arising during one party's incapacity may be voidable by the incapacitated party will best  


                                                                                                      Consequently, we  

account for the varying levels of incapacity that courts encounter. 


hold that a party's incapacity during formation of a contract may result in a voidable -  


not void - obligation.  Because incapacity results in a voidable contract under Alaska  

law,  if  Bank  of  New  York  is  a  holder  in  due  course,  then  it  is  immune  from  any  

incapacity defense Erkins might have.  

                    2.        Bank of New York's status as a holder in due course  


                    As explained in Erkins I , to be a holder in due course "appellee Bank of  


New York must have taken Erkins's note without knowledge of his incapacity or fraud  


defenses, and before the note was overdue or in default."                               Erkins attacks the third part  

          21        See 5 SAMUEL WILLISTON  &  RICHARD A.  LORD ,  A  TREATISE ON THE LAW  

OF  CONTRACTS   10:3 (4th ed. 2014) (noting that "[t]he vast majority of courts more  

commonly express the view that an incompetent person's transactions are voidable");  

Susanna L. Blumenthal, The Default Legal Person, 54 UCLA L. R 


                                                                                                EV . 1135, 1242 (2007)  

("The 'modern' rule, as declared by these courts, was that the contracts of lunatics were  


voidable in a proper case but not wholly void . . . .").  

          22        Moreover, "[e]volving understanding of mental illness and advances in  

medicine  have  shown  that  mental  capacity  can  vary  over  time  and  is  susceptible  to  


significant  improvement  with  treatment."    Hernandez  v.  Banks ,  65  A.3d  59,  70-71  


(D.C. 2013).  Thus, "having the choice of whether to follow through on a contract or  


avoid it can be very beneficial to a person who entered into the contract during a period  


of incapacity." Id.  at 71.  "If the contracts of mentally incapacitated persons are void,  

rather than voidable, their legal protection is the opposite of what it should be - [i]t  


would  be  a  handcuff  instead  of  a  shield."  Id.  (alteration  in  original)  (quoting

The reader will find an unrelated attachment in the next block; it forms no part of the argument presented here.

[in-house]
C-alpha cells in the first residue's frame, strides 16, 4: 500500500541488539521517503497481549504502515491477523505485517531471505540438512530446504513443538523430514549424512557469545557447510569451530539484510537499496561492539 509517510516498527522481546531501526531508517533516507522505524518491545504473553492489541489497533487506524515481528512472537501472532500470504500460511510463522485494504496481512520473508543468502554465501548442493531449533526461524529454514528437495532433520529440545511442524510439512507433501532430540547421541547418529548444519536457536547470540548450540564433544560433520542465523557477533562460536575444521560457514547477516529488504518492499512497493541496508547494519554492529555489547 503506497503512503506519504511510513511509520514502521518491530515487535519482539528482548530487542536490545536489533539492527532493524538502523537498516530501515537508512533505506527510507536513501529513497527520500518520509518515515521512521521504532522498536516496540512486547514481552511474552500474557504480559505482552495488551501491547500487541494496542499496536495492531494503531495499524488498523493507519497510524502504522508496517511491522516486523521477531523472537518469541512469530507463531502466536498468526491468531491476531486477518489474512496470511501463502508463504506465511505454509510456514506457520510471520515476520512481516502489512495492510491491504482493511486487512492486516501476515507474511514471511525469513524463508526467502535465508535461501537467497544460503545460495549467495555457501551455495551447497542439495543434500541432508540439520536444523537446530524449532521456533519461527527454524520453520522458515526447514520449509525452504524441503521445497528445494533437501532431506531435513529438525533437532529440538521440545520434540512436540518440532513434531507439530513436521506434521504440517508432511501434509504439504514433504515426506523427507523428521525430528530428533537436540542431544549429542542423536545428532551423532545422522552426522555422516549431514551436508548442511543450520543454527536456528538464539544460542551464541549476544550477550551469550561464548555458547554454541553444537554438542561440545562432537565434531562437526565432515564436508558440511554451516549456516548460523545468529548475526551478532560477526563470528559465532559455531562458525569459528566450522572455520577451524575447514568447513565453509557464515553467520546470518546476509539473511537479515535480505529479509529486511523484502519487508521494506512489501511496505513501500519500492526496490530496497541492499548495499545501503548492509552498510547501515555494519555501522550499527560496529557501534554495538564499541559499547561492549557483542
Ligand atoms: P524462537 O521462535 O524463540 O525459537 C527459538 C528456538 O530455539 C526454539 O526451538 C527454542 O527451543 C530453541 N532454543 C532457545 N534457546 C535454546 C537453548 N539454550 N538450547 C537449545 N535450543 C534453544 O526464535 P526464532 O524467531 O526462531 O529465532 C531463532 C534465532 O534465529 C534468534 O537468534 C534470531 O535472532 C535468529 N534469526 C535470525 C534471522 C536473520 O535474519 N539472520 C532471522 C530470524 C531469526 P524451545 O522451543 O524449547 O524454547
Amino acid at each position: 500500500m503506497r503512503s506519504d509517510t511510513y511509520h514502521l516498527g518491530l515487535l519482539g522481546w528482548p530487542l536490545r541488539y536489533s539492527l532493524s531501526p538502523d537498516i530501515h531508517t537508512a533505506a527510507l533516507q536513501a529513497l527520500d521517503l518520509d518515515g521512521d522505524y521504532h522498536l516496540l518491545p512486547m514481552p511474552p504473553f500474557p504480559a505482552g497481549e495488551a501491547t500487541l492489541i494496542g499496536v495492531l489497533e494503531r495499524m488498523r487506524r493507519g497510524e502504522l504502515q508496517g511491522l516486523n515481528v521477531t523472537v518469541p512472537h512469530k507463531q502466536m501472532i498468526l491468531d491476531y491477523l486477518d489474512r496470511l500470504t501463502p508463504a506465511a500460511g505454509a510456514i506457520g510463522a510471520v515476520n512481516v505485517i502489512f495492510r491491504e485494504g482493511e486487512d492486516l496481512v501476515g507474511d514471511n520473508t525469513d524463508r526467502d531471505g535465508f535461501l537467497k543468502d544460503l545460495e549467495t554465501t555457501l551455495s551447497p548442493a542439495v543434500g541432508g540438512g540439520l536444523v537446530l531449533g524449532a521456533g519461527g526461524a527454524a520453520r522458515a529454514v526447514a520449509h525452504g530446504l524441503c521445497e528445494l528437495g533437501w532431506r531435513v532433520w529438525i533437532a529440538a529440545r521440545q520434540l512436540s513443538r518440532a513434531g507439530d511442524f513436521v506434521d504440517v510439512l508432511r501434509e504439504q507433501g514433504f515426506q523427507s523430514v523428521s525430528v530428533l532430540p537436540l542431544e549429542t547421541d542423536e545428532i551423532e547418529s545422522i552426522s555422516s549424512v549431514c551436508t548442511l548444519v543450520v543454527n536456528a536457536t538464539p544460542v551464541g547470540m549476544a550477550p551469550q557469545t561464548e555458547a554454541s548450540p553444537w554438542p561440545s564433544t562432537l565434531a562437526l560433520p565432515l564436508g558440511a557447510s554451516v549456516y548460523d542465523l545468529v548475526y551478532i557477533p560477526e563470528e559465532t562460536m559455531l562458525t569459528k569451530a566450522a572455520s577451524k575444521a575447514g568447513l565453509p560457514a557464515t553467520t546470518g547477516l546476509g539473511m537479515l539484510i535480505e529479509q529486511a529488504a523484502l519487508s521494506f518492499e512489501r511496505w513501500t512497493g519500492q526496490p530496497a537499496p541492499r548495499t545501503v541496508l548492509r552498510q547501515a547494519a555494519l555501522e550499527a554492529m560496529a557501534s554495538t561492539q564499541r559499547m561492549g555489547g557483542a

Breckenridge's Heirs v. Ormsby , 24 Ky. (1 J.J. Marsh.) 236, 239 (Ky. 1829)) (internal  


quotation marks omitted).  

          23        Erkins I , 265 P.3d 292, 301 n.32 (Alaska 2011).  

                                                              -8-                                                        7025

----------------------- Page 9-----------------------

of this test.24  He argues that there is a genuine issue of material fact whether the note was           


assigned  to  Bank  of  New  York  before  it  was  overdue.                                      He  also  argues  that  the  


recordation date for the assignment of the deed of trust, November 29, 2007, is the best  

indicator of the date of assignment and on that date the note was in default.26  

                     But recordation is not required for the assignment of an instrument to be  


valid, and the recordation date for the deed of trust assignment does not raise a genuine  


                                                                                                 Thus, the date of the deed  

issue of material fact regarding when the note was assigned. 


of trust's recordation has no bearing on the date that the note was assigned and cannot  


be the most accurate evidence of when the assignment took place.  Erkins fails to raise  

           24        Erkins does not attack the transfer of the note from Ameriquest to Bank of           

New York, so we assume without deciding that Bank of New York is a proper holder of  

the instrument.  Erkins argued to the superior court that even if Bank of New York did  


not have actual notice of his incapacity, it should have been on notice of this possible  

defense due to Ameriquest's alleged publicly known bad practices.  We agree with the  

superior court that "Ameriquest's alleged improprieties with respect to other loans do not  


put Bank of New York on notice of specific defenses to the Erkins loan."  

           25        Erkins alleges that the "assignment [was] notarized [while] incomplete."  

We note that the superior court did not consider the assignment of the deed of trust  

submitted by Bank of New York because it was unauthenticated, so Erkins's arguments  


about it being "notarized incomplete" are not relevant.  



                     Erkins argues that the "best evidence" of the date of assignment is the date  


the assignment was recorded.  But because the parties are arguing over the occurrence  


of an event - when the note was transferred - and not the contents of a document, the  


concept of "best evidence" is inapplicable here.  See Alaska Rule of  Evidence 1002.  We  


will construe Erkins's argument as an argument that the date of recordation is the best  

indicator of when the note was assigned.  



                     See U.C.C.  3-203 (2002) (requirements for transfer of an instrument);  

AS 45.03.201 (requirements for negotiation); AS 45.03.203 (transfer of instrument);  


AS 40.17.080 (recording gives notice to subsequent purchasers); AS 34.20.130 (listing